“Do anything and everything to increase your product knowledge,” says Boral’s Delaney. “Make an effort to know more about products—yours and your competitors’—than your customers do. This will allow you to not just sell to your customers, but to help them find the right materials for every project and every challenge. This, in turn, will make you more valuable to them as a supplier. Lean on your manufacturers for help with this.”

Remember, however, that no LBM dealer can be an expert on everything. But as LP’s Clint Hulsing points out, it’s important to anticipate rather than react. “As a dealer, it’s impossible (and unrealistic) to know the details of each product available,” he explains. “However, what dealers can do is try to best anticipate customer and contractor needs by offering products that address some of the top industry demands like quality and efficiency. Professionals want durable products they can trust that can save them time and resources on the jobsite, potentially impacting their bottom line. Offer solutions to proactively address their needs.”

Online training, virtual bidding

If there’s a good outcome from the current health crisis, it comes in the form of online and virtual training programs. More than ever, manufacturers are offering a wide array of resources that LBM distributors, builders, and contractors can take advantage of to increase their knowledge base.

For example, James Hardie recently launched “Field Safety Training,” a program designed to provide employees, customers, and business partners with an overview of COVID-19 and the actions that should be taken to support safe business practices across every touch point. In addition, the company has curated an Affiliate Webinar Series for customers and members of its Contractor Alliance Program (CAP) to educate and inform, with topics that include jobsite safety, maximizing leads and virtual sales, and how to increase business visibility online.

LP has moved its SmartSide training events online, allowing for a virtual experience that delivers vital product information. Likewise, Allura has created a series of short videos on how to sell its products based on the value to the builder. “We created several videos about product installation best-practices, tips, and general product storage and handling,” explains Allura’s DeGregorio. “This next year we will also be delivering live virtual installation training. Installers can sign-up for a session, take the in-class training virtually, and then at a later date, join a monthly in-person hands-on training with one of Allura’s installation professionals.”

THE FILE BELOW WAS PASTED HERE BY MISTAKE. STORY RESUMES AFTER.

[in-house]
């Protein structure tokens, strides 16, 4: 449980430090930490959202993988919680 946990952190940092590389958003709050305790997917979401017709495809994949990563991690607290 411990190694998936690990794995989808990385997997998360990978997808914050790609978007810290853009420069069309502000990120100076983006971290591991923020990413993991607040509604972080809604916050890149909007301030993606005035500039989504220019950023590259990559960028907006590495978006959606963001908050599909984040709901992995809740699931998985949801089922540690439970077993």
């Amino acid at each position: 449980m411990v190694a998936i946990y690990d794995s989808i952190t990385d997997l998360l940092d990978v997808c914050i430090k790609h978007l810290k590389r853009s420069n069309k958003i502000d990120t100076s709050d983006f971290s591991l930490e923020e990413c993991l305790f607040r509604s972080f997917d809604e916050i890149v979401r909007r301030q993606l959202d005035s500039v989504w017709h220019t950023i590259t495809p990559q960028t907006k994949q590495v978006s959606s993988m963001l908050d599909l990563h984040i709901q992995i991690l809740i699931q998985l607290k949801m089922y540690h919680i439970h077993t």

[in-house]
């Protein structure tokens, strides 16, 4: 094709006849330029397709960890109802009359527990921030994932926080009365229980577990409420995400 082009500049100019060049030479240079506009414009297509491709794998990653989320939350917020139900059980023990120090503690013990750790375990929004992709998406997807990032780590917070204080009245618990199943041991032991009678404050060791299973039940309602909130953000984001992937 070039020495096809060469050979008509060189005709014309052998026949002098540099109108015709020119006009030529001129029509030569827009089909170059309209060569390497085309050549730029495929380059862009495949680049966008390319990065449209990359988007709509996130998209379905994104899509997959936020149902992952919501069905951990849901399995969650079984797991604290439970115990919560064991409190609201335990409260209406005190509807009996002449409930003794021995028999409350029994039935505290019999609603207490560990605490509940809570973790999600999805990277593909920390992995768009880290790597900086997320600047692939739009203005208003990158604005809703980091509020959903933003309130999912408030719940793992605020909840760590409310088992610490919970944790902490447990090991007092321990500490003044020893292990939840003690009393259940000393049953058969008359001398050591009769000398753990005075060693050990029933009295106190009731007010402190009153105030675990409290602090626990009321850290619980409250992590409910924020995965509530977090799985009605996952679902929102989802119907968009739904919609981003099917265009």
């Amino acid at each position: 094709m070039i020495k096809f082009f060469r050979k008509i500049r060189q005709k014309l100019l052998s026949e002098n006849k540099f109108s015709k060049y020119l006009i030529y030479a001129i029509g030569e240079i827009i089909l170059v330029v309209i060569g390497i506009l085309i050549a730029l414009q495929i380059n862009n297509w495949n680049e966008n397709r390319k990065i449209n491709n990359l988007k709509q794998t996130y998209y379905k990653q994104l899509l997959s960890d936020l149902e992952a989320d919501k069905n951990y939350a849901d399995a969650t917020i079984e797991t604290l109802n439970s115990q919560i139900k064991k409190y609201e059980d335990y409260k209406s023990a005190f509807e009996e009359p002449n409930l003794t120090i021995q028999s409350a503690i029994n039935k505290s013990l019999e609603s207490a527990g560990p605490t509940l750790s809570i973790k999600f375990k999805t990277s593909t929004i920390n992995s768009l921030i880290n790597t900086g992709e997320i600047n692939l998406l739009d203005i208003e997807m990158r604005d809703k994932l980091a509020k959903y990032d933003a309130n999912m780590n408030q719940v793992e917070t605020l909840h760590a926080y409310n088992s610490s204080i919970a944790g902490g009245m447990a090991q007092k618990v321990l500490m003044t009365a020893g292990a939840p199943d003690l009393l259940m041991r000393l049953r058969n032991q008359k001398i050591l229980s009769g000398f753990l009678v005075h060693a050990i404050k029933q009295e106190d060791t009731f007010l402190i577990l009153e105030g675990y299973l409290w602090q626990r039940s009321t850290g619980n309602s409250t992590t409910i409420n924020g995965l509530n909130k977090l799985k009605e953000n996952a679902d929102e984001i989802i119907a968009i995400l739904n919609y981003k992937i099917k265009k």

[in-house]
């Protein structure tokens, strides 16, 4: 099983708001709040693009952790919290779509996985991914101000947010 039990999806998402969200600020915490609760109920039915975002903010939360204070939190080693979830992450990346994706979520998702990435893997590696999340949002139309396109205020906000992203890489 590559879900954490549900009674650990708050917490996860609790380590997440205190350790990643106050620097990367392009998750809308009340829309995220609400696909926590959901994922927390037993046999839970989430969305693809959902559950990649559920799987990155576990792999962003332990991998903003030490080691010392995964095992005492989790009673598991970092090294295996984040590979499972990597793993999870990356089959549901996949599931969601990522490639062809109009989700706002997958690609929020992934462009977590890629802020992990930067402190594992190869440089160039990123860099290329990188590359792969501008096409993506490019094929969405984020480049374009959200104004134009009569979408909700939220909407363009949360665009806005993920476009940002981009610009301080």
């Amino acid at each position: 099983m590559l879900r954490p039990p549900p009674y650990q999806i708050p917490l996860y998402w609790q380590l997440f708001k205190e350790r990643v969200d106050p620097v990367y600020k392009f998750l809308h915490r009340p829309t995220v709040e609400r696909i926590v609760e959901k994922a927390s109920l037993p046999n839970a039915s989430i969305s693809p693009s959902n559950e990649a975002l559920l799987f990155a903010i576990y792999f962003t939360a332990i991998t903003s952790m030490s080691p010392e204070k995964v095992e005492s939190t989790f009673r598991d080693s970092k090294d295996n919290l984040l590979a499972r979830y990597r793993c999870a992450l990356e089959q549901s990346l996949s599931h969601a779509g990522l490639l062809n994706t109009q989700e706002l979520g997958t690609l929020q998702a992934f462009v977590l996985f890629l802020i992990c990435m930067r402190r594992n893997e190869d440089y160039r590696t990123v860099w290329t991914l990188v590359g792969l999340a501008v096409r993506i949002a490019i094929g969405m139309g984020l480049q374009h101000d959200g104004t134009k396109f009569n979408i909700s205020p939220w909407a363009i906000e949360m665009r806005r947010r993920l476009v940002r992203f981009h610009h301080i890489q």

Likewise, Boral has moved its training and education programs online, adapting to each state’s individual needs. “Boral Building Products has quickly adjusted to offering training sessions virtually, from educational product knowledge workshops to live, interactive installation demonstrations,” says Boral’s Delaney. “We’re making every effort to ensure dealers and builders can continue to operate when and where allowed. Once face-to-face meetings are back on the docket, we’ll be back on the road with our training trailers, visiting dealer locations and jobsites for live product demonstrations and installation training.”

To meet the needs of a world where customers may be reluctant to allow contractors to enter their homes, Royal has partnered with One Click Contractor to transform the way its products are sold. With the new system, contractors can run their entire sales process—from measuring to payment—without setting foot in a customer’s home. “By making the transition from paper to digital,” says Royal’s Booz, “contractors can easily deliver an accurate, professional, and customized sales process with all of the estimates, contracts, and presentations that would typically happen at the customer’s kitchen table.”

When these changes are all looked at together, it is apparent that the siding industry as a whole is ready, willing and able to adapt to new forms for business. As homeowners focus more and more on the value of their homes, the perceived value of siding is poised to do nothing but rise, and LBM distributors need to be ready to help customers understand how to best meet these new needs. As Steve Booz reminds us, “Royal Building Products is celebrating its 50th anniversary this year and, having weathered several recessions and downturns in our history, we continue to remain optimistic about the home building industry despite the upheavals facing us with the current health crisis. We are continuing to announce new products this year and have no plans to stop innovating. We remain optimistic about the growth of siding this year.”

 

Michael Berger is the former managing editor for HANDY Magazine and has been writing about home improvement and construction for the past 19 years.